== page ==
“I love to use sheers when we want to set a mood of coziness, like being in a cocoon inside your home. It’s great that they also lend some privacy and filtering of light from the outside world. To me, they create calm, and that is welcomed anywhere in our busy, modern homes. Recently we did some café curtain sheers in Notched Vines for a client's breakfast nook, which we call “the lounge.” They really set the tone for the space to be calming but also interesting in a way that draws you in. It’s a cozy spot to sit and enjoy coffee or drinks any time of day. The amount of privacy was also perfect for our clients who have a nice view to the backyard but needed screening from the neighbors’ home.”

—Betsy Hicks, Betsy Hicks Interiors

“Sheer window treatments actually accentuate the natural light by diffusing harsh, direct sun into a soft, ambient glow. The material composition of the fabric will determine how it can be used. If it's a natural fiber with little structure, it is best utilized in a relaxed style, whereas a blend or synthetic fabric may do well with more structured pleats. We make sheer drapery a little fuller than standard drapery to give it more substance. We recommend a heartier weight with some texture versus a plain, very see-through fabric.”

—Katie Jones, Island Shade Shoppe

Photographer: Blake Shorter
Notched Vines Draperies in Pistachio
Photographer: Tory Williams
Linear Stem Draperies in Yellow
Photographer: Blake Shorter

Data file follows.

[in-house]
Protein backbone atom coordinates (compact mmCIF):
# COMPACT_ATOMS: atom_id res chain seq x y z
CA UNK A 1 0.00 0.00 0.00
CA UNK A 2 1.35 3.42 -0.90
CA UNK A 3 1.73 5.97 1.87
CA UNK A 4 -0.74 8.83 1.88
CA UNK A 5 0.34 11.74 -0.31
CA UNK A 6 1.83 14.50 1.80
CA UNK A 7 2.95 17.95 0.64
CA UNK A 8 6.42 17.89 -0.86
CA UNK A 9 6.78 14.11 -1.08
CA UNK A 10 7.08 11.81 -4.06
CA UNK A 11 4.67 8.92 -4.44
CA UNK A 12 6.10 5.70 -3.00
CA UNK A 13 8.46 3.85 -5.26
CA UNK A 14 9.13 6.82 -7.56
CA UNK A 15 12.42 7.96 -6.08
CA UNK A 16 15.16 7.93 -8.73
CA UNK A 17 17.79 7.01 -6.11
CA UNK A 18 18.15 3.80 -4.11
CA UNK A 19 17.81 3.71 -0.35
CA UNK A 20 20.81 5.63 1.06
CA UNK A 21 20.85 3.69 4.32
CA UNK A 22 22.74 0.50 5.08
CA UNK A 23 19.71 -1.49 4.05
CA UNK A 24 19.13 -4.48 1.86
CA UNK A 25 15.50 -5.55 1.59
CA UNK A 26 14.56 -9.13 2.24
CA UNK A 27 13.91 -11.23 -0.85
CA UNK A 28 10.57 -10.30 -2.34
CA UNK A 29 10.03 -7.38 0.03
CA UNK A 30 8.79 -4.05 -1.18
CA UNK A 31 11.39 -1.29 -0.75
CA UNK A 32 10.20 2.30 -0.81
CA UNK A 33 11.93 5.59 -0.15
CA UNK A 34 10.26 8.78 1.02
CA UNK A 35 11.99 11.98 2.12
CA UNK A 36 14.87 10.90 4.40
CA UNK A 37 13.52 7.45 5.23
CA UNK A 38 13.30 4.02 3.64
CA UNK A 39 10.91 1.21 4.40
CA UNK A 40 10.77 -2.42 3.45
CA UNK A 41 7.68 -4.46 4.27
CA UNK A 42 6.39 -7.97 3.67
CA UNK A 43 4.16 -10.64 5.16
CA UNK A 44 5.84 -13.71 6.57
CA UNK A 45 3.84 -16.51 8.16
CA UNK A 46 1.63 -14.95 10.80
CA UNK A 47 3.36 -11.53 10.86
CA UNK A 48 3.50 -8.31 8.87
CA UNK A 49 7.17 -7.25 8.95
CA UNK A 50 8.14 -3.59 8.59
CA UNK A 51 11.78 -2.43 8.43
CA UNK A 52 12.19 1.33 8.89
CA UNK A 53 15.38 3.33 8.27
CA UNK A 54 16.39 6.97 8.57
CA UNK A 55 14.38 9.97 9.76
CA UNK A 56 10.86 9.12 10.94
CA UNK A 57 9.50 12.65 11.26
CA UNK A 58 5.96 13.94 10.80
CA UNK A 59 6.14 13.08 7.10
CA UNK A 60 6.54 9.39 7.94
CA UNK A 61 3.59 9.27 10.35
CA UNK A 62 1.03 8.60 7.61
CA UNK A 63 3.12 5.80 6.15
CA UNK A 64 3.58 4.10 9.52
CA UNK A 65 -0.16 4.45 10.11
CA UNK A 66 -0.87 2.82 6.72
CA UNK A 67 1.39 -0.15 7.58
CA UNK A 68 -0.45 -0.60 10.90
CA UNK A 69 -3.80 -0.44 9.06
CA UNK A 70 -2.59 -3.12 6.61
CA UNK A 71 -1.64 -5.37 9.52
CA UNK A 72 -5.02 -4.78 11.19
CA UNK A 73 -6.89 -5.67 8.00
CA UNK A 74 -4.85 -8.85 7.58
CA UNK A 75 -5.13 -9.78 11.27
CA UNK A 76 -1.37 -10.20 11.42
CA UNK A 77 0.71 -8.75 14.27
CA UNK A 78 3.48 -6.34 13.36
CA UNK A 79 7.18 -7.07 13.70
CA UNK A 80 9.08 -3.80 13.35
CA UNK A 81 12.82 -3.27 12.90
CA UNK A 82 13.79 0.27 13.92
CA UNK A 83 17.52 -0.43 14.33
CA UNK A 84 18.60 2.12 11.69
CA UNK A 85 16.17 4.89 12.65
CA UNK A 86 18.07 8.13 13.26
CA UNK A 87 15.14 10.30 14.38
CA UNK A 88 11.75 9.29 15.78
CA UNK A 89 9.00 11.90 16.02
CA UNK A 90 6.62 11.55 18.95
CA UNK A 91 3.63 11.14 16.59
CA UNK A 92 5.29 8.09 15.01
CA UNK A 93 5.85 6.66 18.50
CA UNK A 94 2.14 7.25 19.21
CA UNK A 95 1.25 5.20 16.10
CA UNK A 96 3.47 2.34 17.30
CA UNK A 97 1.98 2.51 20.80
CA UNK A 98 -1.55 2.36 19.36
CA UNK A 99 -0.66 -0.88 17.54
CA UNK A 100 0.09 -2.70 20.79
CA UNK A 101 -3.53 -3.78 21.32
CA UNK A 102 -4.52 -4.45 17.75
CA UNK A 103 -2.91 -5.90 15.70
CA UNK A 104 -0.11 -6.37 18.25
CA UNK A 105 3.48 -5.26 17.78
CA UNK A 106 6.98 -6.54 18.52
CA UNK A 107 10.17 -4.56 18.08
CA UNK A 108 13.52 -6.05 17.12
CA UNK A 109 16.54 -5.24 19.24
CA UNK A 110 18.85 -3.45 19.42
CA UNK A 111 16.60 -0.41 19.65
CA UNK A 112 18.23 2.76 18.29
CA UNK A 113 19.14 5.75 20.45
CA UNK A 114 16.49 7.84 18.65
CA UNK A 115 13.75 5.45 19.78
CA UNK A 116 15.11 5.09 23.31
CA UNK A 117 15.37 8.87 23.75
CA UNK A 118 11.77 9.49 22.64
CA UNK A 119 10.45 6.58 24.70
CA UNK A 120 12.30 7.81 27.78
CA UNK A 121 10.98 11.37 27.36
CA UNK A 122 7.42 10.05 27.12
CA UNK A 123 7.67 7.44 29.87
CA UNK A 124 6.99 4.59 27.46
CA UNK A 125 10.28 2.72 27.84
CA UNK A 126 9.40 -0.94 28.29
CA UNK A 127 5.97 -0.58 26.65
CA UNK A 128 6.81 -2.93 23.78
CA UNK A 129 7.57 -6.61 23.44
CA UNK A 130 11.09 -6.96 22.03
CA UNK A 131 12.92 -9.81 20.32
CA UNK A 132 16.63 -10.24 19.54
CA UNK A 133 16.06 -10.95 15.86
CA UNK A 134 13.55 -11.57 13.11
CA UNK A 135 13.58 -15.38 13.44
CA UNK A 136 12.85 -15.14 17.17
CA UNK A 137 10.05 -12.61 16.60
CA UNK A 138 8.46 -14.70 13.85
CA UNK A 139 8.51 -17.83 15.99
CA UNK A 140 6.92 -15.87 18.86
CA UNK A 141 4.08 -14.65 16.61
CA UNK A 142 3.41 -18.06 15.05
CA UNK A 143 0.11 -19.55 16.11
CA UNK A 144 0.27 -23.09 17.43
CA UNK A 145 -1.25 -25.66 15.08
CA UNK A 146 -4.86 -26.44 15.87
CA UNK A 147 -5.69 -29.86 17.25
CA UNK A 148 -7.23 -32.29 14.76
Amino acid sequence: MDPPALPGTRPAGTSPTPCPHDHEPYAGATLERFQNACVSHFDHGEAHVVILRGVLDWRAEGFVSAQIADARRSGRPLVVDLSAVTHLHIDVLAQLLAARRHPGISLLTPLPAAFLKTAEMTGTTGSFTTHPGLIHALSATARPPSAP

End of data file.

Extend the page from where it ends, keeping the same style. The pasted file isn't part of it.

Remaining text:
Leafy Vines Cafe Curtains in Light Blue

“My favorite window treatment style that I have really come to love in recent years is the café curtain. For a long time they were thought of as antiquated, usually in a rod pocket style with lots of fabric scrunched up toward the top of the rod. I now look at them with a completely different mindset. Café curtains continue to let in natural light from the top and can stay closed versus a Roman shade that you're always having to maneuver up and down on a cord and that can make a dark room feel even darker. A café curtain for a powder room is an especially attractive spot to use a sheer fabric where it keeps things really light and also provides you with that layer of privacy that is so needed. I especially love layering wallpaper and sheers in the same colorway and pattern. It feels cohesive without being overly matchy and keeps the overall design incredibly light and simple. In a small space, too many different prints and textures can feel like overkill, but a light, sheer café curtain layered on top of the same print in a wallpaper to me feels like a timeless, classic approach that is also very fun and highly functional.”

—Becky Carbone, Becky Carbone Interiors

“Sheers naturally lend softness and airiness to a space. There is a versatility with sheers because they allow for natural light to pass through and create dimension as well as add texture—even if it’s subtle. The mood of a room is created through all the elements, but window treatments and sheers specifically can really sway the mood to feel more romantic, dramatic, and tranquil. I like to use them in rooms where keeping as much natural light as possible is a priority and privacy isn’t a concern. When a fully functioning, closing drape isn’t necessary, adding stationary panels can make a world of difference in making a space feel complete and ‘done.’”

—Tyler Del Vento, Tyler Del Vento Interior Design Studio

We’re excited to expand our selection of printed and embroidered sheers. Please let us know what you think about our current patterns and colors and new ones you’d like to see by emailing Are there motifs or color stories you’re looking for? We love to hear from you.